ALR Entry 2M Loudspeakers Reviewed

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As the gun next to my head is loaded if not cocked, let's deal with other contrasts which will help you place the pair in their respective corners. The ALR needs 1W to deliver 89dB of sound at 1m, the Tannoy provides 87dB for the same power. The ALR has a 4 ohm impedance, the Tannoy is an 8 ohm design. '2M's frequency response is stated as 50-23kHz, while R1's is down as 55-20kHz. Our German's woofer uses a 'Jordan Alu Cone membrane' while the Scot opts for paper. Essen wraps its speaker in sub-MFI black, while Coatbridge prefers a gorgeous cherry veneer. See what I mean? There's more than just a thirty quid difference, but the Fink Link is too strong.

In practice, though, the sibling rivalry turned into a Cain v. Abel scenario. Listening sessions involved Partington stands, A.R.T. speaker cable, the Gryphon TABU AT, NVA Personal and Roksan Caspian integrated amps and the Musical Fidelity X-Ray and Roksan Caspian CD players. And all I could think of were siblings where their likenesses were to great to ignore, but where individuality ensured that even a total stranger could tell Noel from Liam or Kylie from Danii. (Or, for that matter, Sigfried from Roy...)

From the upper midband onto heaven, the speakers sound enough alike to suggest that you could mix'n'match 'em in a surround-sound scenario, or fit both pairs with the same badge and none would be the wiser. Either speaker will satisfy a craving for clean, extended treble with a trace of sweetness and an absence of nasties. Both ooze a sense of accuracy, of exactness, but the smaller-baffled R1 has a slight edge in the precision of its image location. What the 2M provides that eludes the R1 is a much more convincing sense of scale.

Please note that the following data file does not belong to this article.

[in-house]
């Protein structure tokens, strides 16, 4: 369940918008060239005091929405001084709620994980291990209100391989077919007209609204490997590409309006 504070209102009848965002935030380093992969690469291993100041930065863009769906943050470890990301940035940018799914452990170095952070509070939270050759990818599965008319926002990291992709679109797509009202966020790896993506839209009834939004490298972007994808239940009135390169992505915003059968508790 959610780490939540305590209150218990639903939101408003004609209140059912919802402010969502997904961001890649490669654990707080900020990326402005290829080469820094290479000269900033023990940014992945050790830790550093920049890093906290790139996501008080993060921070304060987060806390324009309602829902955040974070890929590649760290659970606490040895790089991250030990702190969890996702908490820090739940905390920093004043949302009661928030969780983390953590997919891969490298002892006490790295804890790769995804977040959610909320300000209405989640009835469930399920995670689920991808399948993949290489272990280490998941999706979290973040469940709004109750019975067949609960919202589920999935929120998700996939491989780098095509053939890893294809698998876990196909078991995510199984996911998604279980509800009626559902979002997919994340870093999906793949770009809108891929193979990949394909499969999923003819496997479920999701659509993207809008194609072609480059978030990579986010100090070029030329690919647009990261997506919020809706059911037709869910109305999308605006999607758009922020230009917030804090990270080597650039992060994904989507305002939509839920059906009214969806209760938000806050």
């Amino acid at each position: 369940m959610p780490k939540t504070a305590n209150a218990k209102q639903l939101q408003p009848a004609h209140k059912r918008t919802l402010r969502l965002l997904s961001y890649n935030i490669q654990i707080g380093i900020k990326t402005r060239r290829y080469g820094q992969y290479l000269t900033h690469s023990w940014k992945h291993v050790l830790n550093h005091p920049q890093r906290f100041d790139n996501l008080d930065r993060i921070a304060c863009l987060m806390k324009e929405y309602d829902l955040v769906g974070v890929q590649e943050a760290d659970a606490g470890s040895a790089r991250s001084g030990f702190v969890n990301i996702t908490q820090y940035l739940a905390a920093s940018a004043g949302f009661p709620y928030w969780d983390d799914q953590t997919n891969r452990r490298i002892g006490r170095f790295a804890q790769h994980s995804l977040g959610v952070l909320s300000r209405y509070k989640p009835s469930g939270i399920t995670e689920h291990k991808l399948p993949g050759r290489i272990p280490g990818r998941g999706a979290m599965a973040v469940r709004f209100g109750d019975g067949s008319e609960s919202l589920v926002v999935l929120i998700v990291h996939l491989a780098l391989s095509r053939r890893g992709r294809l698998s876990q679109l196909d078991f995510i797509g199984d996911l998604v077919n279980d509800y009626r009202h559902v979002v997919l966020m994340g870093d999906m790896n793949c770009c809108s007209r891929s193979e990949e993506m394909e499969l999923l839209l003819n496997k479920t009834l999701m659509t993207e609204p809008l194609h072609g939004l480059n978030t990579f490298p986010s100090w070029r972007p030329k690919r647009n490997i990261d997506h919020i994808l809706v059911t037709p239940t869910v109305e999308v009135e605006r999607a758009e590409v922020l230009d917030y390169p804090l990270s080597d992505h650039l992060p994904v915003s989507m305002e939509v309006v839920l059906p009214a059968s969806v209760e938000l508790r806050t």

None of this would matter to any R1 fan until they heard the ALR in the same set-up, because the R1 is damned good. But then the 2M kicks in with its extra measure of bass, and the situation changes...if you accept that bass (and, for that matter, extra level) do more than merely make a system sound bigger. In the case of the 2M v R1, the midband is also affected, the richer, more extended bottom somehow warming up vocals and acoustic instruments.

Repeatedly, the R1 sounded livelier, the 2M more considered and natural. If you were to add ten or fifteen grand to their prices, you would have a face-off as per Wilson (the Tannoys) versus Sonus Faber (the ALRs). Neither betters nor negates the other. These personality traits merely define the purpose, the sonic requirements of the partnering equipment and - inevitably - whether or not they suit you. The 30 difference? Too little to matter unless you're homeless, unemployed or merely a cheapskate.

But, and this is a big 'but', never discount the BWFH*. Although there's only a few millimetres between them, the R1s look tiny and cute in a micro-system sort of way, the 2Ms substantial in a 'my owner is an audiophile' sort of way. And that scowling third party might be just enough to make the choice for you. Me? I'm keeping both.

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HTR Product Rating for ALR Entry 2M Loudspeakers

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